QUALITY Mental Health Treatment For ALL
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During the election, for one of the first times in politics we had candidates run on the promise to make mental health treatment accessible to all. Although we completely support this mission, the current mental health system is broken. Patients hospitalized in a psych ward are 100-200x more likely to die by suicide upon release; therefore, making the current system more accessible is simply not good enough. In 2021, we still live in a world where quality mental health is a privilege not a right. Below, we have addressed the biggest problems in the current system and recommendations for resolving them.
We strongly believe that every individual deserves the right to quality mental healthcare that sets them up for success and recovery.
We ask you to read through these problems and solutions, and join us in the fight to make quality mental health care accessible to ALL by adding your signature.
Evaluations: Patients are not evaluated thoroughly upon admission.
We feel that a proper evaluation consists of three professionals (minimum of 1 psychiatrist and 1 psychologist) who compare notes before determining a diagnosis and creating a treatment plan.
The first 24-48 hours after a patient is admitted should be an evaluation period where a patient is assigned a case manager who works with 3 licensed professionals to develop the right treatment plan from the number of individual and group therapy sessions to proper medication (if prescribed), post admission treatment plan, and resources.
Medication Distribution: Patients are required to take a standard medication without a thorough evaluation.
The same medications will not work well for individuals living with different mental illness, and some patients may not react well to certain medications.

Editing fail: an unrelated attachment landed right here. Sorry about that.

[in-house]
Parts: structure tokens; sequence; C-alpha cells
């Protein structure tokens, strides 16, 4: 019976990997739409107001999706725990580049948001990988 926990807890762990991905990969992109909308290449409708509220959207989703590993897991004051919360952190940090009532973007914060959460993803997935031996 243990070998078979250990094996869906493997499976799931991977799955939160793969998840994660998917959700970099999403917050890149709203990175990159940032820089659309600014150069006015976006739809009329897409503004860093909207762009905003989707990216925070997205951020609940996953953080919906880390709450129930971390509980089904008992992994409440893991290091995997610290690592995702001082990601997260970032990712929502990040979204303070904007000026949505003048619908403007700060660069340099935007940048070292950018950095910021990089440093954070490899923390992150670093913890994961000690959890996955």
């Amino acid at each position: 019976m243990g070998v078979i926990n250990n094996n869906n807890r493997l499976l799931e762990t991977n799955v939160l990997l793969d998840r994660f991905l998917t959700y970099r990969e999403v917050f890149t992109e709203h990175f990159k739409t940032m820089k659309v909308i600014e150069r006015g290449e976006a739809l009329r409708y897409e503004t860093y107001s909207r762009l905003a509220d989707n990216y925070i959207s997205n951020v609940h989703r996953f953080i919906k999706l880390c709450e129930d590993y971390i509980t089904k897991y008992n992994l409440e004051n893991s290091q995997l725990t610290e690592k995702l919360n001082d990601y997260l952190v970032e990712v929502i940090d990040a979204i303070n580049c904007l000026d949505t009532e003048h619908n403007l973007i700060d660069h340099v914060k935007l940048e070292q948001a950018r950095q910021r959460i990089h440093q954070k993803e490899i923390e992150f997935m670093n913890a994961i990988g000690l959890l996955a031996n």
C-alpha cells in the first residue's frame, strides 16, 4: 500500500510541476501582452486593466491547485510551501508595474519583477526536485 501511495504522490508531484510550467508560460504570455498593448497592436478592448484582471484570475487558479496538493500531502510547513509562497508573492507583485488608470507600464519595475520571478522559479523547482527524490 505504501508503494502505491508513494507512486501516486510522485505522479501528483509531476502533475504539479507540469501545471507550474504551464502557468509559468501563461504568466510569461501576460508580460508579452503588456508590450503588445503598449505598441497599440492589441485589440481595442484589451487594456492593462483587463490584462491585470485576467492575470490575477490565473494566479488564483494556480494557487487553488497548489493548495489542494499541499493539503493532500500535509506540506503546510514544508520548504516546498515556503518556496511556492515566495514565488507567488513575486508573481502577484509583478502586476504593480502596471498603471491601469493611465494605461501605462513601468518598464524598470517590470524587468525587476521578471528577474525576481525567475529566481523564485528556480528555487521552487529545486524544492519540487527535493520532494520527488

We should not prescribe medication without a formal evaluation and diagnosis.
Patients should also be given an opportunity to deny medication and have a 24–48-hour period where they can continue without medication. If after that period, the licensed professionals on the case feel medication is necessary, then the patient will be required to take it.
Also, it is important to note that not all patients can afford continued medication after discharge. This should be taken into consideration prior to prescribing medication, because if they start while admitted and then have to stop, the patient is now back to square one.
Treatment Plans: Patients are not assigned an effective treatment plan during admission.
After the 24–48-hour evaluation period, over the next 24 hours, a patient should work with an assigned case manager to develop a treatment plan. The treatment plan should involve a mix of both individual and group therapy sessions, as well as resources and coping mechanisms.
Individual Therapy Sessions: Individual therapy sessions are typically not offered, specifically not regularly during admission.
Patients should receive consistent individual therapy sessions focused on exploring what led them to admission, relevant trauma from the past, and transitioning to life outside the institution / facility.
We recommend daily or every other day to ensure the patient is safe and ready to transition back home.